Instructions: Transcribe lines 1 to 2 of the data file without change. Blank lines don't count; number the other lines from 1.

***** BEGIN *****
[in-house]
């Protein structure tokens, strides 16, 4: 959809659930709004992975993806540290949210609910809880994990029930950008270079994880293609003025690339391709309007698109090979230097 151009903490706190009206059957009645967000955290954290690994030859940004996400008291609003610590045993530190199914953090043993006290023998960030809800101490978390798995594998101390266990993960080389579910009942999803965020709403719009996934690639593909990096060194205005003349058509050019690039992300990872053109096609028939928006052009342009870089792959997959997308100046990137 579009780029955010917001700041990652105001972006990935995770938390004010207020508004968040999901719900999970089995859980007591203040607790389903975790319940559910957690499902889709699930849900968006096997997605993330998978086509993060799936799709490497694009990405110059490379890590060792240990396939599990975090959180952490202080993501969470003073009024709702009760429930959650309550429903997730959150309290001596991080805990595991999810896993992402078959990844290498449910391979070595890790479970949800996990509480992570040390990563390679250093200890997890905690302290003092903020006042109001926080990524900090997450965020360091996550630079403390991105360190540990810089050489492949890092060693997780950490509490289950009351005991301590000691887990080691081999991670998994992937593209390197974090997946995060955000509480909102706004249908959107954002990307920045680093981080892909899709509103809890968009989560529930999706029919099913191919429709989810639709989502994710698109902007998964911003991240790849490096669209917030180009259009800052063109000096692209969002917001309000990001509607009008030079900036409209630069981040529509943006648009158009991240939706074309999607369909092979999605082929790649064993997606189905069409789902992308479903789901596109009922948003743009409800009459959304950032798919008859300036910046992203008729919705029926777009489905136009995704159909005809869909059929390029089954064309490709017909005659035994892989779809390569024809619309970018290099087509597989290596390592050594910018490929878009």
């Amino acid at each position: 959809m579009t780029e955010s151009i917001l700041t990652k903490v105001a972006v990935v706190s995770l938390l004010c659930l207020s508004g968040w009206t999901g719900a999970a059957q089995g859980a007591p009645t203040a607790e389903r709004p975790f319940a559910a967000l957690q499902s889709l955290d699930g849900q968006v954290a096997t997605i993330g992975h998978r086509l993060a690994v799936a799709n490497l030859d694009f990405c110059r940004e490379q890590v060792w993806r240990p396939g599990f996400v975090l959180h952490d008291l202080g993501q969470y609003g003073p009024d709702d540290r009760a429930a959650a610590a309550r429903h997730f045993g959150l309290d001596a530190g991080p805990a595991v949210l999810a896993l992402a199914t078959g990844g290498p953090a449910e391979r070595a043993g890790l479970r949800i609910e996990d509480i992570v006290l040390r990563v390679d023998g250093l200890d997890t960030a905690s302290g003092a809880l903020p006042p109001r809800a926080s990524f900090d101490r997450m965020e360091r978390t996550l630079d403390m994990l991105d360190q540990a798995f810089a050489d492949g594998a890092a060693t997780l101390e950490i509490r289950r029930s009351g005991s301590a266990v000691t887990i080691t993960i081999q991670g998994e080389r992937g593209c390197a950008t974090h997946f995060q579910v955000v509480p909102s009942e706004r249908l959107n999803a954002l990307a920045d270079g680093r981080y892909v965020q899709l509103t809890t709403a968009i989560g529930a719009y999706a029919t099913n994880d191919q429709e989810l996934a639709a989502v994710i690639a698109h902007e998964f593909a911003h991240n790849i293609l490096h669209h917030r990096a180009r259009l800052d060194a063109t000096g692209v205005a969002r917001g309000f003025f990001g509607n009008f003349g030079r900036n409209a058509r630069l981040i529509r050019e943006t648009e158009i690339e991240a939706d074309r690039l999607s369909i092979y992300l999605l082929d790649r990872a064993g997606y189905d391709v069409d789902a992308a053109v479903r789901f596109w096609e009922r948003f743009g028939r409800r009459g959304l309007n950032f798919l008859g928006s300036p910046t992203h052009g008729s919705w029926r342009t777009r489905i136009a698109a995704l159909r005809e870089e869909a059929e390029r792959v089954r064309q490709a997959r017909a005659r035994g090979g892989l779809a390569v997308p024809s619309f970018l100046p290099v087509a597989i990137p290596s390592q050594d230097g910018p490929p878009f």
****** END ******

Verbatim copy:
[in-house]
């Protein structure tokens, strides 16, 4: 959809659930709004992975993806540290949210609910809880994990029930950008270079994880293609003025690339391709309007698109090979230097 151009903490706190009206059957009645967000955290954290690994030859940004996400008291609003610590045993530190199914953090043993006290023998960030809800101490978390798995594998101390266990993960080389579910009942999803965020709403719009996934690639593909990096060194205005003349058509050019690039992300990872053109096609028939928006052009342009870089792959997959997308100046990137 579009780029955010917001700041990652105001972006990935995770938390004010207020508004968040999901719900999970089995859980007591203040607790389903975790319940559910957690499902889709699930849900968006096997997605993330998978086509993060799936799709490497694009990405110059490379890590060792240990396939599990975090959180952490202080993501969470003073009024709702009760429930959650309550429903997730959150309290001596991080805990595991999810896993992402078959990844290498449910391979070595890790479970949800996990509480992570040390990563390679250093200890997890905690302290003092903020006042109001926080990524900090997450965020360091996550630079403390991105360190540990810089050489492949890092060693997780950490509490289950009351005991301590000691887990080691081999991670998994992937593209390197974090997946995060955000509480909102706004249908959107954002990307920045680093981080892909899709509103809890968009989560529930999706029919099913191919429709989810639709989502994710698109902007998964911003991240790849490096669209917030180009259009800052063109000096692209969002917001309000990001509607009008030079900036409209630069981040529509943006648009158009991240939706074309999607369909092979999605082929790649064993997606189905069409789902992308479903789901596109009922948003743009409800009459959304950032798919008859300036910046992203008729919705029926777009489905136009995704159909005809869909059929390029089954064309490709017909005659035994892989779809390569024809619309970018290099087509597989290596390592050594910018490929878009």